Saturday, Nov. 9, marks the 24th anniversary of the fall of the Berlin Wall. It is an important date in the history of human civilization. President Ronald Reagan’s demand, “President Gorbachev, tear down this wall,” constitute some of the most memorable words spoken in the last century. Reagan and Mikhail Gorbachev were not the only two actors in this human drama. Many died confronting Soviet expansionism in the Southern cone of the Americas, in Angola, Afghanistan, and other corners of the globe.
A political leader and a think tank scholar deserve major credit for highlighting the importance of this date.
José María Aznar, former prime minister of Spain, has always been committed to freedom. Several years prior to his 1996 election, he created a think tank, FAES, to help disseminate the ideas of liberty.
Aznar had been so helpful with efforts around the globe that in early 2004 I asked a member of his team, Alberto Carnero, former national security advisor and current ambassador in Austria, if Aznar had a favorite issue that I could help support. Carnero told me, “He would like to celebrate with more emphasis the victories over communism, especially Nov. 9.” A few months after, another Spanish think tank leader, Vicente Boceta, past executive director of the Business Roundtable of Madrid (Circulo de Empresarios de Madrid), contacted me with the same goal. He was not aware of Aznar’s request.
Neither of my Spanish friends knew that they were preceded by Arnold Beichman, an admirable scholar who, like other luminaries, was working at the Hoover Institution. He was 85 years old during those liberating days of 1989. A native of Ukraine, and longtime educator and activist against communism, Beichman successfully encouraged President George W. Bush to proclaim Nov. 9 as World Freedom Day. Beichman was very active among think tanks. He was one of the founders of the Consortium for the Study of Intelligence, in Washington D.C. (with, among others, Antonin Scalia, Samuel Huntington, James Q. Wilson, and Bob Pfaltzgraff) and the former vice president of the Philadelphia Society.
Like my friends above, there are many worthy players who confronted the evils of communism that deserve to be recognized, but there is also a utilitarian argument for commemorating World Freedom Day. As George Santayana wrote, “those who cannot remember the past are condemned to repeat it.” Today, many young Germans do not have a vivid recollection of those last days of communism.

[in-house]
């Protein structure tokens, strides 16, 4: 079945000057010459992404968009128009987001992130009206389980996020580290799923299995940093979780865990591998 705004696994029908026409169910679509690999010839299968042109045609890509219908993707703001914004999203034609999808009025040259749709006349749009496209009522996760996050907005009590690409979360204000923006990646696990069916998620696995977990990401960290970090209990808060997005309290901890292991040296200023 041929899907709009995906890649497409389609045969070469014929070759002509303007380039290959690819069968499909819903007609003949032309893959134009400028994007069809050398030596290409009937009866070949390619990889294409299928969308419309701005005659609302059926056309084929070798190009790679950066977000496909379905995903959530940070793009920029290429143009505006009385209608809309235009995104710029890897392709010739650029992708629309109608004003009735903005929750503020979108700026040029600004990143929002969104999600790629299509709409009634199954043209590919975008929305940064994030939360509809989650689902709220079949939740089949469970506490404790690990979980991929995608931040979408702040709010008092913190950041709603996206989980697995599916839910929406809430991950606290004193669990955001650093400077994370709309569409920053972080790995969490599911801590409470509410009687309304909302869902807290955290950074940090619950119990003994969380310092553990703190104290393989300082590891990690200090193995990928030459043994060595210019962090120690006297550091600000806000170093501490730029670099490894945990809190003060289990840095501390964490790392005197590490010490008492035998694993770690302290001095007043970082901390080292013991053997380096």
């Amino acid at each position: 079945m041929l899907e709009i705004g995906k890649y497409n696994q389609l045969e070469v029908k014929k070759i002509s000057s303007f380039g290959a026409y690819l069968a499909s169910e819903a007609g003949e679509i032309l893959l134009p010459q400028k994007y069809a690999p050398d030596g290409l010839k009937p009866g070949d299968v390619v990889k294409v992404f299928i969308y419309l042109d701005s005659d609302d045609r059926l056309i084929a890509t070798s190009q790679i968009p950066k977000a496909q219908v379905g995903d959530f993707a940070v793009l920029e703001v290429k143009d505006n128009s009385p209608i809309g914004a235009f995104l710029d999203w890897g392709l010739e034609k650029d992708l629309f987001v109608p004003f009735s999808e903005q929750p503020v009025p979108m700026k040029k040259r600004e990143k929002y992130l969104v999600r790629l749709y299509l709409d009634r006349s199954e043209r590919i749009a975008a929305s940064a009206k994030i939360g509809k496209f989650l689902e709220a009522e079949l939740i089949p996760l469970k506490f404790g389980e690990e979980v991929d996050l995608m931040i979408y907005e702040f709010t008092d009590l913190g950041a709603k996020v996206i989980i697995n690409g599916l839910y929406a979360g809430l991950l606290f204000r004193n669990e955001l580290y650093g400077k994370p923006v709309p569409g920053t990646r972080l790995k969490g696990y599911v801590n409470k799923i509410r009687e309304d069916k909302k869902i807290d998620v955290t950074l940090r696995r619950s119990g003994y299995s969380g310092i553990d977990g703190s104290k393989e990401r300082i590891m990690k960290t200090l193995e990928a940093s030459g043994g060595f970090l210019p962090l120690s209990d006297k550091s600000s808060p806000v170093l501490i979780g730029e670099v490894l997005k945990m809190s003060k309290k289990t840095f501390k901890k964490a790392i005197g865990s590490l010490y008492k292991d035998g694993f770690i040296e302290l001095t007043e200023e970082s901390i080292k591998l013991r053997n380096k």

In addition to remembering those who contributed to the weakening of the Soviet Union and helped to strengthen the free society, Nov. 9 is an ideal day to take stock. One of the first measurements of freedom, developed by Freedom House in 1973, has focused on political aspects of freedom. At the time of the fall of the Berlin Wall, Freedom House listed 68 countries that lacked democratic freedom; today we are down to 47. Measurements of economic freedom began just after 1989.
In recent decades, progress in economic freedom has not been great. The Heritage-Wall Street Journal index rates world economic freedom at 5.96 out of 10 in 2013 as compared to 5.76 in 1995, the year of its first ranking. The Fraser Institute index shows a similar slow progress of 6.87 in 2011 compared to 6.38 in 1995. Around the time of the fall of the Berlin Wall, Fraser calculated world economic freedom at 5.82. The United States, however, scores worse today than it did 1989.
Ronald Reagan’s statement that, “freedom is never more than one generation away from extinction,” is clearly a call to action. The fight for freedom needs to go beyond economics. On the field of research, LIBRE, a budding think tank in Argentina, is seeking support to compile a “Black Book of Terrorism” to complement the influential 1999 Harvard University Press book “The Black Book of Communism,” a multi-author work that listed 100 million (dead) victims of communism. Organizations such as The Victims of Communism Memorial Foundation (run by Lee Edwards), which focuses on remembering the victims, and The Human Rights Foundation which defends current victims of totalitarian governments, also deserve strong support.
Nov. 9 is not all about the past. North Korea and Cuba are still under the grip of communism. The citizens of many other countries, especially those with rulers trying to implement 21st century socialism and other totalitarian models, are also longing to celebrate their own freedom day. Thanks to the encouragement of President Aznar and the late Arnold Beichman, think tanks across the globe keep this day in their agenda. More than that, by continuing to document, advocate, and defend the treasure of liberty, they make a positive contribution to civilized life.
[Editor’s note: this article first appeared at Forbes.com.]